Pig Workers Contract Heart Disease from Abattoir

AUSTRALIA - Two piggery workers have survived a potentially deadly disease of the heart valves after contracting Strep suis from animals bound for the abattoir.
calendar icon 6 October 2008
clock icon 3 minute read

Adelaide Now reports that doctors at Canberra Hospital have treated a 46-year-old woman and a 58-year-old man, both from New South Wales, for fevers, sweating and severe weight loss caused by endocarditis, a serious condition where bacteria settle on the valves of the heart and spread infection throughout the body.

The woman required a heart valve replacement to survive.

The bacterium, called Streptococcus suis, is common in pigs and can be caught by humans through contact with live or dead pigs, though the exact mechanism for transmission is unknown.

It has caused large-scale death among humans, most recently in 2005 when 215 Chinese butchers and meat processors became infected, killing more than half.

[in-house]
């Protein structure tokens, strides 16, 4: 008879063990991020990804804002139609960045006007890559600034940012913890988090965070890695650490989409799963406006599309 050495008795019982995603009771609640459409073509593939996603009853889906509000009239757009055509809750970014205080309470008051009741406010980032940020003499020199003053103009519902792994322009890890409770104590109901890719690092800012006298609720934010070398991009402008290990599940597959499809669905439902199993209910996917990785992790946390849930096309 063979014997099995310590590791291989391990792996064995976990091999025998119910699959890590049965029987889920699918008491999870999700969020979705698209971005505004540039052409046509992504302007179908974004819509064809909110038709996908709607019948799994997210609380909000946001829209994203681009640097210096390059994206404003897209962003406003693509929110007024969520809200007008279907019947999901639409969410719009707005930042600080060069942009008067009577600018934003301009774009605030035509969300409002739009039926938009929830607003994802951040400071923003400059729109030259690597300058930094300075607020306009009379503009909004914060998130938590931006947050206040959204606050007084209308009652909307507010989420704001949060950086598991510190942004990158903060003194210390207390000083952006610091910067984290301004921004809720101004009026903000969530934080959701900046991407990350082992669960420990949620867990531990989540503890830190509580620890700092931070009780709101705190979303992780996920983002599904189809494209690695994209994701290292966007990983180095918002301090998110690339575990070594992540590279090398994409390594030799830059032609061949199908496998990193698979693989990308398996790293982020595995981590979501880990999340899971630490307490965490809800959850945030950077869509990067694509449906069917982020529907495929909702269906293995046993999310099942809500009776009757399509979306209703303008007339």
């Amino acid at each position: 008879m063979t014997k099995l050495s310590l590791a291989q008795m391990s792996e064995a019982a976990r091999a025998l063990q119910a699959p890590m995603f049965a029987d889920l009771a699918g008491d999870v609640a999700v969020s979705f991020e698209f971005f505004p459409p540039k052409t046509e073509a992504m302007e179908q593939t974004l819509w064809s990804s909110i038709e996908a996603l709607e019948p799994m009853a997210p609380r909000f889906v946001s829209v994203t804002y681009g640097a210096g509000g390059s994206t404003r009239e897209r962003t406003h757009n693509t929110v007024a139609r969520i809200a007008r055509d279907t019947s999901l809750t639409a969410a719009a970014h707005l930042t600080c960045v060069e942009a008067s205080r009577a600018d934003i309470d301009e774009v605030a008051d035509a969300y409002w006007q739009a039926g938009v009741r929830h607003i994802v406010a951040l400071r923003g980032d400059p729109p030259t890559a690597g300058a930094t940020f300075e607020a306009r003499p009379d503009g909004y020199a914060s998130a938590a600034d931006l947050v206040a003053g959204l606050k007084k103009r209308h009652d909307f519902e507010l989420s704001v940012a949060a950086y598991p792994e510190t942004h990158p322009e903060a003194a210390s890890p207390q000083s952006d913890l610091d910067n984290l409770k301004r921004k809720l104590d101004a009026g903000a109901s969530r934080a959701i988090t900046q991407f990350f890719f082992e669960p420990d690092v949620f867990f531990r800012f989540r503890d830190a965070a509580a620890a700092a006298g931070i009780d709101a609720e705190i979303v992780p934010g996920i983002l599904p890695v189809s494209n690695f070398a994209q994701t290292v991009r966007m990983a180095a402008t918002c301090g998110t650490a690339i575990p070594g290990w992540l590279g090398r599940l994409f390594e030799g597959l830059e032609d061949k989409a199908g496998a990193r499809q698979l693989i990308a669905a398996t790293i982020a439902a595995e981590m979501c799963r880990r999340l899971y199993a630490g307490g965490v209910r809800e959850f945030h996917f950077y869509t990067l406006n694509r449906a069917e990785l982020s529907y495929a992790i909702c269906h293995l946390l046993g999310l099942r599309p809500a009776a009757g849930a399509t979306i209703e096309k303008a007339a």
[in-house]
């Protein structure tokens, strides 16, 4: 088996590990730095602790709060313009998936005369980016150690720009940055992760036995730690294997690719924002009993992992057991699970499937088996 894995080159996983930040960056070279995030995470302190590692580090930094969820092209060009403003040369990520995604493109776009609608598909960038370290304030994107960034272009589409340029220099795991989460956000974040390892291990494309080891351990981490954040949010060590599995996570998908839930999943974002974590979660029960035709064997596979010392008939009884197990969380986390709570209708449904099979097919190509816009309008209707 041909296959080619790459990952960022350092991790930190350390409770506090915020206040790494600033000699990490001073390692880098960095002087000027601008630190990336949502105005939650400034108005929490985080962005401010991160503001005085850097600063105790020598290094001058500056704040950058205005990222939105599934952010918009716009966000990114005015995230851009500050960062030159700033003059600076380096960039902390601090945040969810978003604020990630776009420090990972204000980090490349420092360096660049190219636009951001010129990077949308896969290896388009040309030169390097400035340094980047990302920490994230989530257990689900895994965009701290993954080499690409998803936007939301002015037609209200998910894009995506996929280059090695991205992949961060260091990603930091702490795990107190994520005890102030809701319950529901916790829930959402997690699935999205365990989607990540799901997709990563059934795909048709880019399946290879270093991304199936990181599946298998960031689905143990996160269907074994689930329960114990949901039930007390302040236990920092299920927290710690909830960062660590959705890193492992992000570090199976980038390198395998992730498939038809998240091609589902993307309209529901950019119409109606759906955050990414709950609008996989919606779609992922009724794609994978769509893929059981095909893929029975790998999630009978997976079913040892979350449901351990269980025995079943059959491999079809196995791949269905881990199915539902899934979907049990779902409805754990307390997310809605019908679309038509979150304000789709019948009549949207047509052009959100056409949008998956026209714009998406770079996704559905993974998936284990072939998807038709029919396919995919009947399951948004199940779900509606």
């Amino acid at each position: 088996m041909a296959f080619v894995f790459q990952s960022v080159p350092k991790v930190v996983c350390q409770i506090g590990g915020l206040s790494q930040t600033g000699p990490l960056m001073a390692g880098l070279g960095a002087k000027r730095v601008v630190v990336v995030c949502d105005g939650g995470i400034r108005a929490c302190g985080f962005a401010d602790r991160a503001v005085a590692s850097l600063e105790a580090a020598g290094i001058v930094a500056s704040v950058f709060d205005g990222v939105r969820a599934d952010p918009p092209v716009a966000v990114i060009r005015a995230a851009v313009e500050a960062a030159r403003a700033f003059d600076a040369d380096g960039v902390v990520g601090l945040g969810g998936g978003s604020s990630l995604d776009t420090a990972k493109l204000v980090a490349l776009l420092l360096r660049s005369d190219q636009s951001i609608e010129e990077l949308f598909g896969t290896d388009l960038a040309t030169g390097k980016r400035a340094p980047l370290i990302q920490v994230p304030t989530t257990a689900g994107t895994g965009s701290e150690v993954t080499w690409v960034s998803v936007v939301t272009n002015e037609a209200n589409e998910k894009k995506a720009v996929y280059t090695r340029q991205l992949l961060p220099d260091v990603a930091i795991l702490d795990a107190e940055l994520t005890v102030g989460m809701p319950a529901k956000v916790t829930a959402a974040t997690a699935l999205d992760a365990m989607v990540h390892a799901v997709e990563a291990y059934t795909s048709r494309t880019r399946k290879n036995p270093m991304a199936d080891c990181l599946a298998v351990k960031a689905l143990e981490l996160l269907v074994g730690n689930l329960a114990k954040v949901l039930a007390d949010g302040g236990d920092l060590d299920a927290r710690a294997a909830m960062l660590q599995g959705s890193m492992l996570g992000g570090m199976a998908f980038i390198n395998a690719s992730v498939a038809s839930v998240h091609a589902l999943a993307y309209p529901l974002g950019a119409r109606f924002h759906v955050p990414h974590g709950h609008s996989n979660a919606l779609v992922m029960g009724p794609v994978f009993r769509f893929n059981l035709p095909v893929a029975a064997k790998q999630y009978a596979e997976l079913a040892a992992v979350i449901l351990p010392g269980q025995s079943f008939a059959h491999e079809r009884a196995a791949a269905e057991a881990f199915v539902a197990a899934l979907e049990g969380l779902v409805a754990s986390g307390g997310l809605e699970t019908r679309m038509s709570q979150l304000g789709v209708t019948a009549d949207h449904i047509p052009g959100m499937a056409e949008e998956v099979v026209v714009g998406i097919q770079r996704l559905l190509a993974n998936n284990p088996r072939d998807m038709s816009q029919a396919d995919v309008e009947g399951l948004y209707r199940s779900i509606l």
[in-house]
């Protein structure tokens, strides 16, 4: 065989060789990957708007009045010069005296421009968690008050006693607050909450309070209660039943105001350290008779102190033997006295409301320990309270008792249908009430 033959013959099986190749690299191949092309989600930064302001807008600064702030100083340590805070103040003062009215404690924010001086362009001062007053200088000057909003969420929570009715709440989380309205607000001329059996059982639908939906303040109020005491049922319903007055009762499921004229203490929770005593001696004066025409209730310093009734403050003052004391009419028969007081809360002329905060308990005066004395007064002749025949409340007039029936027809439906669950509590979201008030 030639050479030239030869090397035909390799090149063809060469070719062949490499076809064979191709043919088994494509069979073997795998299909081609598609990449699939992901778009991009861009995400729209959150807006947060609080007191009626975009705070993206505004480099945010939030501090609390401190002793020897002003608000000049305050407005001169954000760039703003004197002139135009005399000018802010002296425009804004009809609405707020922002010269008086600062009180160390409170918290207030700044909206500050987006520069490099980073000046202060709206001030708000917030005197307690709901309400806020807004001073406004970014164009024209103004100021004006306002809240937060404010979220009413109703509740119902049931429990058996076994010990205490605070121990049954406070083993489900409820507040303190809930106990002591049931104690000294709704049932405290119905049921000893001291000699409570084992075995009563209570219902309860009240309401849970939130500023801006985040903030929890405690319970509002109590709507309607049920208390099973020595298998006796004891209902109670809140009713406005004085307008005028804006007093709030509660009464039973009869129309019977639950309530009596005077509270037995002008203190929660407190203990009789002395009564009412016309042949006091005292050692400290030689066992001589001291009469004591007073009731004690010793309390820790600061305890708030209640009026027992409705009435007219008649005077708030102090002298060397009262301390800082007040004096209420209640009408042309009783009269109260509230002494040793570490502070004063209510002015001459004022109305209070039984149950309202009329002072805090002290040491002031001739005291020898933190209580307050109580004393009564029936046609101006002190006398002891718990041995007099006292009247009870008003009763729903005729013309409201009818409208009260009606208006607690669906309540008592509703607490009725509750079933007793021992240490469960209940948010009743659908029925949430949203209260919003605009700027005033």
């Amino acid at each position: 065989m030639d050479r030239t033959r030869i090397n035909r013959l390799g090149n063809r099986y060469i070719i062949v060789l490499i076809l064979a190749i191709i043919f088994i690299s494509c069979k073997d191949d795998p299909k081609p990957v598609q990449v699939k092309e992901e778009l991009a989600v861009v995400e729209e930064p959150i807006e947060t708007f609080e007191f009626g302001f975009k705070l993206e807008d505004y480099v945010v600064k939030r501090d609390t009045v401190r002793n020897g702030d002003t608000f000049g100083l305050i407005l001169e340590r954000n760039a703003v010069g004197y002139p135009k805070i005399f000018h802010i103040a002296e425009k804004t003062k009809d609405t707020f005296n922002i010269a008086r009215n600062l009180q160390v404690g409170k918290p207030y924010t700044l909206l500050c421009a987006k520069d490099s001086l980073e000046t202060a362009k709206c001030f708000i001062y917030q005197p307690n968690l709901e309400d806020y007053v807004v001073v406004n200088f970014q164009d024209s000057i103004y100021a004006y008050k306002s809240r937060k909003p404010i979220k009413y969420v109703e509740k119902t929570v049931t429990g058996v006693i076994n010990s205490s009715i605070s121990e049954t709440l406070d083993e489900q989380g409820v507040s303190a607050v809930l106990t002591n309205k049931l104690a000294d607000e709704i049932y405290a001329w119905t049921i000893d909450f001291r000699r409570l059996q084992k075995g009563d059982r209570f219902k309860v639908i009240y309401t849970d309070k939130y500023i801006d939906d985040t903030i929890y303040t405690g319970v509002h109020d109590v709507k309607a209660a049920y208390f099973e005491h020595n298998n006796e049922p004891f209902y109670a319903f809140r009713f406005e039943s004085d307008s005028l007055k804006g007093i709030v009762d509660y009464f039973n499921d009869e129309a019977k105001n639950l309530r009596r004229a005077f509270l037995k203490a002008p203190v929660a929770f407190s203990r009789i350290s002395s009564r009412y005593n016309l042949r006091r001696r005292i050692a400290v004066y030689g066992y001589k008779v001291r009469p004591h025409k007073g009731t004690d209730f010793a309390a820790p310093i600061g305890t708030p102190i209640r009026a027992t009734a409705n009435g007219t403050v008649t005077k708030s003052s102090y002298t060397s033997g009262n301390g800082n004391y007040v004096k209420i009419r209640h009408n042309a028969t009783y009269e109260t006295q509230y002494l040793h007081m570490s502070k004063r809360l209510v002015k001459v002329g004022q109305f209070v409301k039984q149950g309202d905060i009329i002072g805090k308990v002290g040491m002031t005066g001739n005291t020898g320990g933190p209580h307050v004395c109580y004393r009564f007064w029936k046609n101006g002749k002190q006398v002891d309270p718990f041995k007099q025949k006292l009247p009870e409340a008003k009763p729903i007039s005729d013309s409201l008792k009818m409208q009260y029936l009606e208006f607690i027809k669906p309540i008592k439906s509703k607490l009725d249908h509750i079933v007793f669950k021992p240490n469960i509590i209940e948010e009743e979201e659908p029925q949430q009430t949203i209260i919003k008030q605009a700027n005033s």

Only two cases have been reported in Australia, the first in 1993 and a second in April last year, when a 41-year-old Melbourne meat processor developed toxic shock syndrome from the bug.

Canberra Hospital infectious diseases physician, Dr Karina Kennedy, said with four reported cases, the strain is emerging as a serious hazard for Australian piggery workers.

"These cases show that it is an occupational hazard in Australian piggeries, with potential public health, animal health and medico-legal implications," Dr Kennedy wrote in the latest Medical Journal of Australia.

The journal has detailed the latest cases, revealing that the woman developed fatigue and anorexia, and lost 20 kilograms in the months before she was diagnosed in October 2006, and required an operation to replace her severely damaged aortic valve.

The man, who was from the same unnamed town, presented to the hospital in January this year with headache, fevers, neck stiffness and confusion, and recovered after drug treatment.

Paul Seale, a professor of clinical pharmacology at the University of Sydney, said the cases should be a wake-call for health authorities.

"On the back of this we need occupational health and safety experts to go into these piggeries and rigorously examine ways in which the workers can be better protected from this exposure before it happens again," Professor Seale said.

© 2000 - 2023 - Global Ag Media. All Rights Reserved | No part of this site may be reproduced without permission.